Oil prices closed above $90 a barrel for the first time officially Thursday, on news that Lebanese troops had fired on Israeli warplanes. Even though the new conflict will not affect oil supplies directly, it would however indirectly “invite” other Middle-East countries such as Saudi Arabia and Iran into the whole hostile situation. The NYMEX Crude Oil closes at $90.46 after reaching the high of $90.60 earlier of the day in U.S.
During Friday Asian trading, the oil prices posted another new trading record at $91.10 on renewed concerns about oil supplies and news that OPEC won’t further increase output. Organization of Petroleum Exporting Countries Secretary General Abdalla el-Badri told The Wall Street Journal Asia on Thursday that the cartel is not in discussions to boost production by 500,000 barrels. The comments counter rumors that Saudi Arabia is pushing for another production increase after pressuring the group into one of similar size that goes into effect Nov. 1.
The combination of supply worries and geopolitical concerns has pushed crude oil prices up more than 6 percent since Tuesday and the uptrend is expected to continue. With the crude oil prices closed above the resistance and psychological of $90, you have every reason to worry. It means the price is starting to build its foundation with $90 as the new potential support level. And when the foundation building is done, the next level is $95 or $100. I bet not many would imagine oil prices at $100 a barrel six or three months ago.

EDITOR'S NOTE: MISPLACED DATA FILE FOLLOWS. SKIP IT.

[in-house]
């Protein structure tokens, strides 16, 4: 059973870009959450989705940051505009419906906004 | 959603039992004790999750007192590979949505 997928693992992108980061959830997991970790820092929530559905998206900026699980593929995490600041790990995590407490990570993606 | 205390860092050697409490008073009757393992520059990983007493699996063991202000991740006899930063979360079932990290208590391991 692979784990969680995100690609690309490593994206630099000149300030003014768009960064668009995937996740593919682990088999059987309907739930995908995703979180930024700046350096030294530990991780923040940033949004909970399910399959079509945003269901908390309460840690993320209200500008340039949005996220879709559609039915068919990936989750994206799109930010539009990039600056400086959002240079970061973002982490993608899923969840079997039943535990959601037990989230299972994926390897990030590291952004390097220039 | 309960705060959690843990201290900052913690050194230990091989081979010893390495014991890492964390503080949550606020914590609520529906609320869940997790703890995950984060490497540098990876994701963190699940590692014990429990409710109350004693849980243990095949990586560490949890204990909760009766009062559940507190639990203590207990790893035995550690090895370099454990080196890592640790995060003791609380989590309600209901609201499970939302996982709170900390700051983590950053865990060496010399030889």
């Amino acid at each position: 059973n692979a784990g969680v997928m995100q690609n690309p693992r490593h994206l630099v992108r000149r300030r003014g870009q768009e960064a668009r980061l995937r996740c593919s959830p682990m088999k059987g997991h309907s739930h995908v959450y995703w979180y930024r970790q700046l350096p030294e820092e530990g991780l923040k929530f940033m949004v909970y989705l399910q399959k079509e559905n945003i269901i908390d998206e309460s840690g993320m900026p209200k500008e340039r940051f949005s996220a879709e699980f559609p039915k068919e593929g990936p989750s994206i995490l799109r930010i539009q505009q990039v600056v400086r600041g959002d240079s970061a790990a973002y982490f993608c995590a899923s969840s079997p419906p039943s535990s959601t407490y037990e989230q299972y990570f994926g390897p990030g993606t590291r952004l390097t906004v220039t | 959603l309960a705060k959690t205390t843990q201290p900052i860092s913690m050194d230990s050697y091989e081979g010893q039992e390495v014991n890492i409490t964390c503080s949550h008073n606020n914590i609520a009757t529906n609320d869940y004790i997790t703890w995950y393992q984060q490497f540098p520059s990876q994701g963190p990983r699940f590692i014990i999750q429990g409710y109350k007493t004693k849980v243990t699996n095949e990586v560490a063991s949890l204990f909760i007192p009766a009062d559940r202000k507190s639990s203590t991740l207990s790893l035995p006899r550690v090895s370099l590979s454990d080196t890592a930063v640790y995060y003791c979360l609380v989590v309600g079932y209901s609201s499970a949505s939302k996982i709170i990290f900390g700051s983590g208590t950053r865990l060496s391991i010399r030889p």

But the reality is here to stay and you better prepare for the worst. Instead of worrying whether there’ll be fuel hike, why don’t you worry about the quantum of the hike? Hypothetically, I had blogged how the current administration might have found the solution to the high oil prices. But I stopped short of talking about the $100 a barrel possibility as I don’t think anyone can chew more than the $90 level then. Given the same hypothetically formula, now you might need to dig deeper into your pocket to pay additional 30 cents a litter to the petrol station to fill-up your fuel tank.
Talk about fuel hike of a whopping $1.20 on top of existing $1.92 a liter – that’s $3.12 a liter dude. Anyone care to quote government’s decade-long justification that Malaysia’s fuel price is still among the cheapest in the world?
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